True Tata value proposition

Debashis Chatterjee | Updated on March 23, 2011

Mr Ratan Tata, Chairman, Tata Steel   -  th

I met Mr Ratan Tata when we conferred on him the LP Singhania-IIM(L) National Leadership Award, given away by then President, Mr A.P.J. Abdul Kalam. The reason he was given the award goes beyond the business achievements of the group. Mr Ratan Tata changed a lot of perceptions as a business leader.

Satraps who felt that he would simply not be able to fill the shoes of J.R.D. Tata were running Mr Ratan Tata down during his early days. He changed the mindset and that perception.

Beyond the group's success in India and abroad — the success of Indica, the concept of the Nano, Corus and all of that — was a very grounded leader following someone so much bigger in our consciousness.

It's like a Sachin following Gavaskar and going a number of rungs beyond. Mr Ratan Tata has taken the Tata legacy further.

India's liberalisation has helped Mr Ratan Tata, coming when it did. The large-scale shifts in terms of policies helped expand the focus and frontiers of the established business empire. I don't see how a Corus deal could have happened in a pre-liberalisation era. But, we need to give him credit for fundamentally altering perceptions about leadership with finesse and humility.

We were doing a training programme at IIM-Kolkata which Mr Ratan Tata attended. Essentially, he had the humility to be a nobody when everyone there knew who he was. That's what enabled him to hit the shop floor in his company. I had gone to him with a team to seek support for one of our initiatives, the Global Centre for Leadership and Human Values. The nature of the initiative required us to approach an ethical organisation to sponsor it. He offered us Rs 60 lakh over the table.

He said this was something perfectly suited for Tatas. Mr Ratan Tata is a rare combination of humility and a generosity of spirit. While he has inherited some values from JRD, as much as JRD was flamboyant, Mr Ratan Tata is more grounded and reserved in his expression.


What has helped him is the fact that he came from the outside, without a background in the business, and could see world of JRD from an outsider's perspective. Today, the Tata name is truly global. 60 per cent of the business is from other markets. And everywhere in the world I go, Tata is recognised as not just another business, but as an Indian institution with value systems in place.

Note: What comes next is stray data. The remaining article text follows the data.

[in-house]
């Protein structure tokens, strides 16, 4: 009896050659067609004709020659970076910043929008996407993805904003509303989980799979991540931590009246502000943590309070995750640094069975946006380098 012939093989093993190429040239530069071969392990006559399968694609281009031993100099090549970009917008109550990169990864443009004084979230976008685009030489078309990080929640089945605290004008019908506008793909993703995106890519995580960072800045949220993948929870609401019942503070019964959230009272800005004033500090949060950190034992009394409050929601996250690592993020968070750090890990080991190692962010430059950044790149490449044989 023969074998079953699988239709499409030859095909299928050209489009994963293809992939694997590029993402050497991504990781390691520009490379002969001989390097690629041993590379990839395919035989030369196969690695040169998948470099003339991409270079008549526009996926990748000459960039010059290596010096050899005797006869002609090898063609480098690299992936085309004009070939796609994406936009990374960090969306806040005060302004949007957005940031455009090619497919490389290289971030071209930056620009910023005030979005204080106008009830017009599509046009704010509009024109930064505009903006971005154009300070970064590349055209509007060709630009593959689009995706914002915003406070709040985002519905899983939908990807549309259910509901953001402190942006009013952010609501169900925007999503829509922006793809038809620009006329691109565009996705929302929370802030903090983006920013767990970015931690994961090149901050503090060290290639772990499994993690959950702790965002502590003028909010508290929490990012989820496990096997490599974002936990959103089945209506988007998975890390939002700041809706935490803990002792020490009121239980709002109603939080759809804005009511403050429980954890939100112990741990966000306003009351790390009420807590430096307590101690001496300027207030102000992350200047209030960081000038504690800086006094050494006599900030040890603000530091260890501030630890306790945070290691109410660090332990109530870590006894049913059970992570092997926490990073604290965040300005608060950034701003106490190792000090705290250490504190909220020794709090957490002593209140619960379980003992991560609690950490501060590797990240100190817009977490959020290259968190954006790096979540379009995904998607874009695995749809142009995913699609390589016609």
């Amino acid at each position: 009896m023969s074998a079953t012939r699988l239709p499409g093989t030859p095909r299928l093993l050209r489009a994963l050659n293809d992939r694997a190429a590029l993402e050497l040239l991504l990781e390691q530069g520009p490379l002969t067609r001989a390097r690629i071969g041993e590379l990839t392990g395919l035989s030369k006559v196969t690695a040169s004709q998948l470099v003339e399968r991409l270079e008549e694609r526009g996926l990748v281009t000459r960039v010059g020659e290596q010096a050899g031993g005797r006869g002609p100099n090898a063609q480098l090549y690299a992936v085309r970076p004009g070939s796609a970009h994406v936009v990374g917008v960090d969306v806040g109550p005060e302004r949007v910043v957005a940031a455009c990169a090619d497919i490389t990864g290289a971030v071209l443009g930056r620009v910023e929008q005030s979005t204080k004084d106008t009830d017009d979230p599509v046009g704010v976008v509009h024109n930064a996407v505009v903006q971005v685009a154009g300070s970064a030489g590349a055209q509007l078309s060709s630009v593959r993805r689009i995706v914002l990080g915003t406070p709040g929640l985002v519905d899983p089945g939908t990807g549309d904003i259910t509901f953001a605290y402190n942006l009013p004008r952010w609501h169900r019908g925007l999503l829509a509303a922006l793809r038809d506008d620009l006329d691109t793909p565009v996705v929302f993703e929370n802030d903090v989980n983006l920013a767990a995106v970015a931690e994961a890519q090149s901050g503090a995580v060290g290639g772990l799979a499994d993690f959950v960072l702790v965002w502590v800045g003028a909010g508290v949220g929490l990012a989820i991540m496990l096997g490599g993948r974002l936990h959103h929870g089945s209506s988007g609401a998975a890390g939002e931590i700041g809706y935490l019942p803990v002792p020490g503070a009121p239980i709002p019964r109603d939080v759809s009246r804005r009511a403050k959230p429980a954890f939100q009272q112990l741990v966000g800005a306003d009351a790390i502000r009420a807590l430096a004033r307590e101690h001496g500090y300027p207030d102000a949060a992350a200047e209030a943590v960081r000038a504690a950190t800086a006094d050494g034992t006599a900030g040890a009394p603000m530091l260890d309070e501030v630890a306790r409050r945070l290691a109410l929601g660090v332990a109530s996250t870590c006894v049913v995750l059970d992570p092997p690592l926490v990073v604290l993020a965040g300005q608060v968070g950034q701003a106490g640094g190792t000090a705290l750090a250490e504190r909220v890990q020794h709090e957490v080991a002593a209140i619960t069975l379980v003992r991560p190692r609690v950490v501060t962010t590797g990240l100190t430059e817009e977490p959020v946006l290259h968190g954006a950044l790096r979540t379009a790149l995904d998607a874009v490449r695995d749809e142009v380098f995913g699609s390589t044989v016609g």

When I sent him my book, I received a half page response signed by him soon after. That level of responsiveness of the leader is what makes his company so much agile. I dare say that JRD would have been his own enemy if he had stayed for longer, with a pre-liberalisation era mindset.

Mr Ratan Tata took over at the right time. He brought in a cutting edge to the group. You can be humane and be sloppy. Or you can be like the Tatas — humane, with extraordinary vigour of performance.

People say he is fiercely private as a person. Though I have known him only professionally, I know that he sometimes spends just half a day in Europe on business. A man with that kind of a schedule is entitled to his privacy!

The number of times the board has wanted him back is testimony to the fact that he has created disproportionate value. His ability to deliver, with no fanfare, is what sets him apart. He has, most importantly, stayed true to the values that the Tatas stand for. Once, when Mr Gopalakrishnan suggested the idea of Tatas' contribution to help those affected by the Latur earthquake being announced, he received a simple ‘No' from Ratan. Some things are sacrosanct about the Tatas.

Timeless traditions

Mr Ratan Tata was flying a plane even as he was rebuilding it from the inside. The fuel driving it was the Tata values. Timeless traditions of integrity, respect for the rule of law and commitment to human values are synonymous with Tatas.

It will be a Herculean task to find a successor to Ratan Tata, but the equity that the Tata name enjoys is bound to attract the best in the world. The measure of a great leader is what the leader is within. Without integrity, nothing else matters.

Leaders with high performance and doubtful integrity are disasters waiting to happen, as we have seen recently with cases like Satyam. It is all the more critical that Tatas get an impeccable leader to follow Ratan Tata, because the Tata name is synonymous with India. We can't let this citadel fall.

Mr Ratan Tata's successor needs to have a profile that combines JRD's flamboyance, Ratan's grounded-ness and vision, and someone with a perspective of the future as it unfolds. Whoever the person is, Mr Ratan Tata's legacy will loom pretty large over him – or her.

(As told to Gokul Krishnamurthy by the author, who is Director, IIM Kozhikode. He was Fulbright Fellow at the Harvard University and MIT, and has taught in IIM Lucknow and IIM Calcutta. He founded the Global Centre for Leadership and Human Values at IIM. He was named one of the 15 ‘ thought leaders' of the world by Harvard Business School for his contribution to the theory and practice of leadership. )

Published on March 23, 2011

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